New doctoral research sheds new light on how quasars are formed

Quasars are extremely luminous galaxies and their light is produced by a supermassive black hole at their center, which is actively feeding on the cosmic gas and dust around it. Previous theories have suggested that quasars and their supermassive black holes are formed when galaxies collide, but a recent doctoral thesis at the University of Turku shows that quasars can form even in the absence of galaxy interactions.

Until now it has been assumed that quasars and their central supermassive black holes are formed in violent intergalactic collisions. Recent observations of quasar companion galaxies within a few gigayears of light travel time from the Earth have revealed a picture that contradicts these merger predictions from previous numerical simulations.

These new observations revealed that it is not necessary for a quasar to interact with another massive galaxy in order to have an active supermassive black hole.

What triggers the supermassive black hole?

The Earth is located in the Milky Way Galaxy, which looks like a giant spiral. About a hundred years ago, observations by a famous astronomer Edwin Hubble provided evidence that there are many other galaxies in the Universe - some look like the Milky Way, but others appear to be elliptical, dwarf, or irregular. These galaxies shine brightly in the wavelengths perceptible to the human eye due to the light from their constituent stars.

A minor fraction of galaxies emit exceptionally bright light that does not come from stars but is produced in a compact area in their centers. This light can outshine the starlight of a galaxy. Such galaxies are called active galaxies or quasars. They are thought to be powered by accretion onto central black holes of colossal size - more than one hundred million times the mass of the Sun.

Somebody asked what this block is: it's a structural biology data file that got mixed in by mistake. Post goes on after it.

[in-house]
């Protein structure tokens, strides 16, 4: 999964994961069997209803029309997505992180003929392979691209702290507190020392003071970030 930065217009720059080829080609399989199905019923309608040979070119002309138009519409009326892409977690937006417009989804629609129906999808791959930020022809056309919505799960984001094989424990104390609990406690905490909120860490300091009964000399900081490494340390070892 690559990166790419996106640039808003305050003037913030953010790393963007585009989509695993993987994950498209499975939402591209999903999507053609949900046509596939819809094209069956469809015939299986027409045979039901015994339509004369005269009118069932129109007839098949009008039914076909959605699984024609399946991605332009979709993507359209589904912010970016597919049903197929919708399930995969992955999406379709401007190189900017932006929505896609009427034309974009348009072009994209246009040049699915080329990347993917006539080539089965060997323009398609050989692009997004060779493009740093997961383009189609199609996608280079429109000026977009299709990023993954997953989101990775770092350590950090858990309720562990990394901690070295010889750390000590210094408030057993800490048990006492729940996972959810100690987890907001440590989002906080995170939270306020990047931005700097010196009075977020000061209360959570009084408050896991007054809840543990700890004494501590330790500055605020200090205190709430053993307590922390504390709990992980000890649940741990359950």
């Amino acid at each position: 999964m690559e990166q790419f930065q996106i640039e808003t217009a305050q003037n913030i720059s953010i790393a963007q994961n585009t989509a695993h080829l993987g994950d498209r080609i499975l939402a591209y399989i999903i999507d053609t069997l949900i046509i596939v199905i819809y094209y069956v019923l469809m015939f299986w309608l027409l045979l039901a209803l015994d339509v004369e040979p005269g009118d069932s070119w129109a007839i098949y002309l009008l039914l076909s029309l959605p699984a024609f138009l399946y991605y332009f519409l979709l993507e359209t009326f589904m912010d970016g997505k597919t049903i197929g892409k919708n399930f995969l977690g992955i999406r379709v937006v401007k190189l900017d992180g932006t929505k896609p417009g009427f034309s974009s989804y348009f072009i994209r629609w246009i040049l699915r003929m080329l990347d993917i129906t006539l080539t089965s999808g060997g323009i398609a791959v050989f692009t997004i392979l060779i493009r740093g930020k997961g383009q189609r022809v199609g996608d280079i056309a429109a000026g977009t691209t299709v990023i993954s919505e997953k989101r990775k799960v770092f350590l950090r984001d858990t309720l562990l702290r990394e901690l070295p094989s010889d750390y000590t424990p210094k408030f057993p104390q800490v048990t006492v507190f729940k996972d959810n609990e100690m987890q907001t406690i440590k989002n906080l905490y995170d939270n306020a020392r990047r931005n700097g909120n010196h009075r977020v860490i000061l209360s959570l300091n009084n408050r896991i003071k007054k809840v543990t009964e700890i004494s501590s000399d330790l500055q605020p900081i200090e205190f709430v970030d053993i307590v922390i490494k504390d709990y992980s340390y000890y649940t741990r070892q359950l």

It is still unknown what role quasars play in the cosmic evolution of galaxies and how the supermassive black hole activity is triggered, but it is assumed that their creation requires collision between two galaxies.

– I was always curious how the environment around a galaxy affects its evolution. Previously, cosmic simulations of two massive spiral galaxies showed that it was theoretically possible to activate quasar activity due to the violent merger processes. But it is important to check models with real observations, Stone says.

However, observing quasars is challenging. Instead, observing galaxies around quasars may offer clues about quasars themselves. To explore the relationship of galaxies with their surrounding cosmic environment, Stone made hands-on observations with remote telescopes and analyzed data from large survey archives.

The key finding is that within several billion light years distance, the giant black holes in active galaxies are triggered due to processes inside their host galaxy. They did not need external influence, such as interaction or merging with a neighboring galaxy. 

– The star formation, and other properties of galaxies close to active galaxies are similar to galaxies around normal, inactive galaxies. So it does not matter in the life of a galaxy if its close neighbor is active or not. These results challenge our understanding of quasar triggering, and they are contrary to the existing pictures of simulated clashes between two model galaxies, Stone explains.